January 24 – I am rethinking my decision to take the Trans Siberian from Vladivostok to Moscow. Part of it has to do with the realization that there is nothing in Siberia that I am anxious to see, and making a 6000 mile trip by train just to say I did it feels like a stunt. Also I reread Theroux’s The Great Railway Bazaar on the ship and was reminded that, by the end of his first Trans Siberian journey, Theroux had been driven insane.
The train was going at half-speed for the approach to Moscow. I walked down the corridors of Hard Class to my compartment, to pack my belongings. The other passengers were already packed. They stood in their arrival suits, smoking by the windows. I passed each one, seeing criminality and fraud in their faces, brutishness in their little eyes, fists protruding from unusually long sleeves.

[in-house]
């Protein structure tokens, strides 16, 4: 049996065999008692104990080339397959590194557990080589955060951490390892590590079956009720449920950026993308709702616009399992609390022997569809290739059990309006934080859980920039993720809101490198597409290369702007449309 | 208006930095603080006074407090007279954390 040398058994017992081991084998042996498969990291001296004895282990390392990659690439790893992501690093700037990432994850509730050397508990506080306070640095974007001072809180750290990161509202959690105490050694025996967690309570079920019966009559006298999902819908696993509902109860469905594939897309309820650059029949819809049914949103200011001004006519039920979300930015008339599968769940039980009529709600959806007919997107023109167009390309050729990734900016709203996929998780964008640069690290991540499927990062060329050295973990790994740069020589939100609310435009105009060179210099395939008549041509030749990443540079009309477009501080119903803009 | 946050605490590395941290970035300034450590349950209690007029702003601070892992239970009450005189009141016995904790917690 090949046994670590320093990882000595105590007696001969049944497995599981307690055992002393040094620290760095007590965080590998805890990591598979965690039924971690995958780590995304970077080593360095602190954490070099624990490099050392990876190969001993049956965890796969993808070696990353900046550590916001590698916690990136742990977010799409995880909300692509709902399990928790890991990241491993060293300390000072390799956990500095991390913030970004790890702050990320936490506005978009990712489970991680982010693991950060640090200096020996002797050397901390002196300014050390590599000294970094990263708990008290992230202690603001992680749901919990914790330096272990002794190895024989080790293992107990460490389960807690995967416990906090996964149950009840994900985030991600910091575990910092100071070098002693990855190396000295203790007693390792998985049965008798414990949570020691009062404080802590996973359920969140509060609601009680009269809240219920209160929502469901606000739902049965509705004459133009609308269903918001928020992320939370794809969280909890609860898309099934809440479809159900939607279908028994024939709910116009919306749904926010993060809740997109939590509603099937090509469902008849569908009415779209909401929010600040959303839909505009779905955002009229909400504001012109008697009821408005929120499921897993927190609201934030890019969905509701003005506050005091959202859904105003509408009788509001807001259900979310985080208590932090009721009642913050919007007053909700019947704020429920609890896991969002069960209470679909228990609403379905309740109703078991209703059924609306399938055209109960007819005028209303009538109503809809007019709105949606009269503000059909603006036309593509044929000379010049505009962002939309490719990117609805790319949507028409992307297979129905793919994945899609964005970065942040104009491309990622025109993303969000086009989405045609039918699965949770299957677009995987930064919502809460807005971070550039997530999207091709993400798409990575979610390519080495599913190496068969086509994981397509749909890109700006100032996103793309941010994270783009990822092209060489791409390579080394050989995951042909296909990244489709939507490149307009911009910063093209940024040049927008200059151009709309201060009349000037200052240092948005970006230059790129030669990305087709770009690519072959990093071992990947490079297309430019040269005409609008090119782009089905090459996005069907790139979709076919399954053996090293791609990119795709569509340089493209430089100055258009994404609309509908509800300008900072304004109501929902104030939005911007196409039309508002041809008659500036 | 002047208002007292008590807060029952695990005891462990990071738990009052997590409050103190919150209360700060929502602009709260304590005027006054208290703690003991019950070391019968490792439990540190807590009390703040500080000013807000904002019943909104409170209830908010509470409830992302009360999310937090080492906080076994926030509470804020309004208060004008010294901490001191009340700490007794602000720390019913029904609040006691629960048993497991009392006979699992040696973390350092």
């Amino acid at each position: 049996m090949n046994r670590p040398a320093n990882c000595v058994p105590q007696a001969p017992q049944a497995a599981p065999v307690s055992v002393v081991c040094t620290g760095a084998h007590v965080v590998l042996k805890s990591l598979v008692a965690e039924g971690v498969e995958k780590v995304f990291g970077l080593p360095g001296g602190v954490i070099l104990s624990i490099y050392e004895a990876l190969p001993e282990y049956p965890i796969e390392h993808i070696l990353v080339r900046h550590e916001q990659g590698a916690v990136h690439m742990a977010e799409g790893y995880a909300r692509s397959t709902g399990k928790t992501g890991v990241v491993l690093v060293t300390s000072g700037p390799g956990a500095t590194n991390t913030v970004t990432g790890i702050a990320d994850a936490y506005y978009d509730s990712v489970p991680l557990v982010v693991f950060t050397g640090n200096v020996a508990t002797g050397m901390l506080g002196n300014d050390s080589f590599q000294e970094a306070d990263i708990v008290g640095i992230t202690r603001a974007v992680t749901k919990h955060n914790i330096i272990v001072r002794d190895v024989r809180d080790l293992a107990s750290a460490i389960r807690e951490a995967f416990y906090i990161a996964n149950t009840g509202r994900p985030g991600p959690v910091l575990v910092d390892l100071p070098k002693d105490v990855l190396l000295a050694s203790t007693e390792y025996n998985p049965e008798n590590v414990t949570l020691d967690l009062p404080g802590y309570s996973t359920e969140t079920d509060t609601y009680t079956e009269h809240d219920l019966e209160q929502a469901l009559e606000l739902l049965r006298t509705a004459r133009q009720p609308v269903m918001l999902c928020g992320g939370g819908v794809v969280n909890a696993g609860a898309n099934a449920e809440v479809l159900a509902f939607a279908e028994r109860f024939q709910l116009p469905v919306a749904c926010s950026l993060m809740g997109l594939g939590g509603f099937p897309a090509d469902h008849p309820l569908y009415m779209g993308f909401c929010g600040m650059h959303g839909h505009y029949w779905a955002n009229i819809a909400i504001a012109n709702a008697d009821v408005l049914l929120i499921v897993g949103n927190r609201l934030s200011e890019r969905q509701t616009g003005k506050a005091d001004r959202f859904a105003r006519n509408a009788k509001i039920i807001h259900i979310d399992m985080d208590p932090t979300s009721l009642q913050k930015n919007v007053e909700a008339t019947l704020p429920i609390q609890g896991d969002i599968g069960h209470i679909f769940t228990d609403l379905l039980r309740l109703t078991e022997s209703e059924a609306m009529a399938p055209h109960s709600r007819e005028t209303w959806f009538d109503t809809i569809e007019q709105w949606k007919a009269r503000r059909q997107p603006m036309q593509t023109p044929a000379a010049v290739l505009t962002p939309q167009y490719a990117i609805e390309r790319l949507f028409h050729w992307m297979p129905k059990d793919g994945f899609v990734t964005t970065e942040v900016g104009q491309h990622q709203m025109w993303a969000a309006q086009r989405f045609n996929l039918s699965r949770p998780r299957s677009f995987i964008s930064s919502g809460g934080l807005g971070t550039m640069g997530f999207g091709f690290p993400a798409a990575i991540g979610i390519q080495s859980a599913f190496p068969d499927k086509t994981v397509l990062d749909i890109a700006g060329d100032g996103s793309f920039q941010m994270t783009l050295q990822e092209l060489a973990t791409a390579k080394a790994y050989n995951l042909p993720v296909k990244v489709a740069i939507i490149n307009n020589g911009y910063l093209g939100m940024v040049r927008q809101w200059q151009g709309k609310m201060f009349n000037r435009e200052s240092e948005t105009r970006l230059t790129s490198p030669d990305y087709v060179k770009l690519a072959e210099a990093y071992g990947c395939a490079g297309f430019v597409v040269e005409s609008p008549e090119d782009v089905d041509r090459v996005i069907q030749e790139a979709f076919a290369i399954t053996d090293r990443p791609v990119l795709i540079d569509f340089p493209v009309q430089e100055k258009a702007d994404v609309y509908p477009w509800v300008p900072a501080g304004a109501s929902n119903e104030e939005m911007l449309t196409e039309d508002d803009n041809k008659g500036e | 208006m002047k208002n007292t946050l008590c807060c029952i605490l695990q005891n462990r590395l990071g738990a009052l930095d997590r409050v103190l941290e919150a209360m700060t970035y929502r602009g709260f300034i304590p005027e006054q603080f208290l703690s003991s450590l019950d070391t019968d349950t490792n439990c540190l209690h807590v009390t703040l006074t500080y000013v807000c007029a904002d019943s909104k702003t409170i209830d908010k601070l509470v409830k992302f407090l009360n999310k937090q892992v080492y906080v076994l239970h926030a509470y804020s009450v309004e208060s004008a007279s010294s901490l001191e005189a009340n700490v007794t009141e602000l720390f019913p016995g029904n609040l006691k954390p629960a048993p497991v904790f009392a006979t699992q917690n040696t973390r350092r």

“Monkey,” I said, squeezing through a group of soldiers.
A man stroking his fur hat blocked my way. I went up to him. He agitated his enormous jaw with a yawn.
“Monkey!” He moved aside.
Monkey to the provodnik, monkey to the man at the samovar, monkey to the army officer in Soft Class; and, still muttering, I found the zombie sitting by the window in an overcoat, his jam-flecked thumb on Mockba. “Monkey!”
I can’t recall any written account of a trip on the Trans Siberian that praised the food, accommodations or companionship. Nor have I read one which fails to mention that many of the passengers spend the long trip drunk on vodka. So to hell with it.